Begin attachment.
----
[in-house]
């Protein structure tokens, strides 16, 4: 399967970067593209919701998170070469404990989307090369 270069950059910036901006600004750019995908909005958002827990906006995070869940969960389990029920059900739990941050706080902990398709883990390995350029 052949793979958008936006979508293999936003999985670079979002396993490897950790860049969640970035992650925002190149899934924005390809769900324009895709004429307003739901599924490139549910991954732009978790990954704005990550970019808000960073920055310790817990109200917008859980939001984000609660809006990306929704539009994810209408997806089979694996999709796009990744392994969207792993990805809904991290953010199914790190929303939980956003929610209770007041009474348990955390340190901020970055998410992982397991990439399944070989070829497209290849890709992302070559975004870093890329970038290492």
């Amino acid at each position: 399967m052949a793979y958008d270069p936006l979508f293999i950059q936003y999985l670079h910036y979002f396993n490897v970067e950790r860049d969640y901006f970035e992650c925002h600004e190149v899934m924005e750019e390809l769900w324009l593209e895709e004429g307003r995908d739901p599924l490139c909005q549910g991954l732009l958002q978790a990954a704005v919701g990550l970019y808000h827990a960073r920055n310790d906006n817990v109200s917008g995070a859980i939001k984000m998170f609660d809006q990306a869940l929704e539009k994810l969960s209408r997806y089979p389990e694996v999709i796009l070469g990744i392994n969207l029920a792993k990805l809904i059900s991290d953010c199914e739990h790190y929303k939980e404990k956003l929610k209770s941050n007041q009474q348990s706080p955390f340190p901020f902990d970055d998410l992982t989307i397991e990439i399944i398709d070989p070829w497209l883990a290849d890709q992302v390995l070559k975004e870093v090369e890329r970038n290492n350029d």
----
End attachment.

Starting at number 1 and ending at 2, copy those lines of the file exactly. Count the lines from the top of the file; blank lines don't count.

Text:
[in-house]
């Protein structure tokens, strides 16, 4: 399967970067593209919701998170070469404990989307090369 270069950059910036901006600004750019995908909005958002827990906006995070869940969960389990029920059900739990941050706080902990398709883990390995350029 052949793979958008936006979508293999936003999985670079979002396993490897950790860049969640970035992650925002190149899934924005390809769900324009895709004429307003739901599924490139549910991954732009978790990954704005990550970019808000960073920055310790817990109200917008859980939001984000609660809006990306929704539009994810209408997806089979694996999709796009990744392994969207792993990805809904991290953010199914790190929303939980956003929610209770007041009474348990955390340190901020970055998410992982397991990439399944070989070829497209290849890709992302070559975004870093890329970038290492």